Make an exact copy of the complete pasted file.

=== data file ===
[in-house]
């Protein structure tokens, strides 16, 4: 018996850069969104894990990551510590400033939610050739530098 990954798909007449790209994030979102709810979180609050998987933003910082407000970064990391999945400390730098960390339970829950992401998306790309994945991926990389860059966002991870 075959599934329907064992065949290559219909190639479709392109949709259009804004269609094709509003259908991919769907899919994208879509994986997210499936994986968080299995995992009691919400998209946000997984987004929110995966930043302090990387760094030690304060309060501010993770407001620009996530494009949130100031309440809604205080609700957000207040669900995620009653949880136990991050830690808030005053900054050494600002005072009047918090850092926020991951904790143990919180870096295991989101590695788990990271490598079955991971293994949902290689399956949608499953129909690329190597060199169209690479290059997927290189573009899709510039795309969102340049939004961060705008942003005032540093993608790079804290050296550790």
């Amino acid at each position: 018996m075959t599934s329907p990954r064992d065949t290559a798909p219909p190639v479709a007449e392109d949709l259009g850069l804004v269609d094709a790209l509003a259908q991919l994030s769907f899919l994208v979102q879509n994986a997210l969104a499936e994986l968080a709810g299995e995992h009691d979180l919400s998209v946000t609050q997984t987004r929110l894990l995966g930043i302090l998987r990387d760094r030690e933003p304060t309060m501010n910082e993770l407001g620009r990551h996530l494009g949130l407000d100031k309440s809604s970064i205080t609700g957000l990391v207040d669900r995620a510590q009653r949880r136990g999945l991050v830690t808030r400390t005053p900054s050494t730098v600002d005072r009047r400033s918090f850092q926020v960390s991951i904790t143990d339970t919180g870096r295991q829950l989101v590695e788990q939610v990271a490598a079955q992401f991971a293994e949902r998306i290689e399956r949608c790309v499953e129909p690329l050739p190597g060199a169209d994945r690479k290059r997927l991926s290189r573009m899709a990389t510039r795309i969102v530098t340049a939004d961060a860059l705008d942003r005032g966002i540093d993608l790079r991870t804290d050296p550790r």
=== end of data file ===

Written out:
[in-house]
């Protein structure tokens, strides 16, 4: 018996850069969104894990990551510590400033939610050739530098 990954798909007449790209994030979102709810979180609050998987933003910082407000970064990391999945400390730098960390339970829950992401998306790309994945991926990389860059966002991870 075959599934329907064992065949290559219909190639479709392109949709259009804004269609094709509003259908991919769907899919994208879509994986997210499936994986968080299995995992009691919400998209946000997984987004929110995966930043302090990387760094030690304060309060501010993770407001620009996530494009949130100031309440809604205080609700957000207040669900995620009653949880136990991050830690808030005053900054050494600002005072009047918090850092926020991951904790143990919180870096295991989101590695788990990271490598079955991971293994949902290689399956949608499953129909690329190597060199169209690479290059997927290189573009899709510039795309969102340049939004961060705008942003005032540093993608790079804290050296550790």
């Amino acid at each position: 018996m075959t599934s329907p990954r064992d065949t290559a798909p219909p190639v479709a007449e392109d949709l259009g850069l804004v269609d094709a790209l509003a259908q991919l994030s769907f899919l994208v979102q879509n994986a997210l969104a499936e994986l968080a709810g299995e995992h009691d979180l919400s998209v946000t609050q997984t987004r929110l894990l995966g930043i302090l998987r990387d760094r030690e933003p304060t309060m501010n910082e993770l407001g620009r990551h996530l494009g949130l407000d100031k309440s809604s970064i205080t609700g957000l990391v207040d669900r995620a510590q009653r949880r136990g999945l991050v830690t808030r400390t005053p900054s050494t730098v600002d005072r009047r400033s918090f850092q926020v960390s991951i904790t143990d339970t919180g870096r295991q829950l989101v590695e788990q939610v990271a490598a079955q992401f991971a293994e949902r998306i290689e399956r949608c790309v499953e129909p690329l050739p190597g060199a169209d994945r690479k290059r997927l991926s290189r573009m899709a990389t510039r795309i969102v530098t340049a939004d961060a860059l705008d942003r005032g966002i540093d993608l790079r991870t804290d050296p550790r």